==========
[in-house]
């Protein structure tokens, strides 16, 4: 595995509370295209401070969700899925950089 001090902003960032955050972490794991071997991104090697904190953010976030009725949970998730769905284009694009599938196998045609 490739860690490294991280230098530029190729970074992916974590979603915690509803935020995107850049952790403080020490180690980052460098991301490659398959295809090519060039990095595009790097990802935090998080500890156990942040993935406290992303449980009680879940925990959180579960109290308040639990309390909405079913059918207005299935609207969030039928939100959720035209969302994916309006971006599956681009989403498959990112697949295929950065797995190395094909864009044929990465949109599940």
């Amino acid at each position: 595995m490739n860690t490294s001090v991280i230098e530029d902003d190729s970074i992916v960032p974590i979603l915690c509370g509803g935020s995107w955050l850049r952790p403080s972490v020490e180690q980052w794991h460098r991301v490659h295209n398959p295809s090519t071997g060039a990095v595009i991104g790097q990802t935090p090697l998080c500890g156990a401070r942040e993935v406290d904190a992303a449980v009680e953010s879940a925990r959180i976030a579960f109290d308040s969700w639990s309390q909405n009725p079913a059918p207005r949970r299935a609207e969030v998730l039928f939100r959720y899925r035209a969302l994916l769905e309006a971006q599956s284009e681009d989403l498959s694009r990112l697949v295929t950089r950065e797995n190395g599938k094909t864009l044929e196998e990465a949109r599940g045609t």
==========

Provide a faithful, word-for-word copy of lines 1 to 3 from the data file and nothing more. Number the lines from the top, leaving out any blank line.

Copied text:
[in-house]
């Protein structure tokens, strides 16, 4: 595995509370295209401070969700899925950089 001090902003960032955050972490794991071997991104090697904190953010976030009725949970998730769905284009694009599938196998045609 490739860690490294991280230098530029190729970074992916974590979603915690509803935020995107850049952790403080020490180690980052460098991301490659398959295809090519060039990095595009790097990802935090998080500890156990942040993935406290992303449980009680879940925990959180579960109290308040639990309390909405079913059918207005299935609207969030039928939100959720035209969302994916309006971006599956681009989403498959990112697949295929950065797995190395094909864009044929990465949109599940």
């Amino acid at each position: 595995m490739n860690t490294s001090v991280i230098e530029d902003d190729s970074i992916v960032p974590i979603l915690c509370g509803g935020s995107w955050l850049r952790p403080s972490v020490e180690q980052w794991h460098r991301v490659h295209n398959p295809s090519t071997g060039a990095v595009i991104g790097q990802t935090p090697l998080c500890g156990a401070r942040e993935v406290d904190a992303a449980v009680e953010s879940a925990r959180i976030a579960f109290d308040s969700w639990s309390q909405n009725p079913a059918p207005r949970r299935a609207e969030v998730l039928f939100r959720y899925r035209a969302l994916l769905e309006a971006q599956s284009e681009d989403l498959s694009r990112l697949v295929t950089r950065e797995n190395g599938k094909t864009l044929e196998e990465a949109r599940g045609t």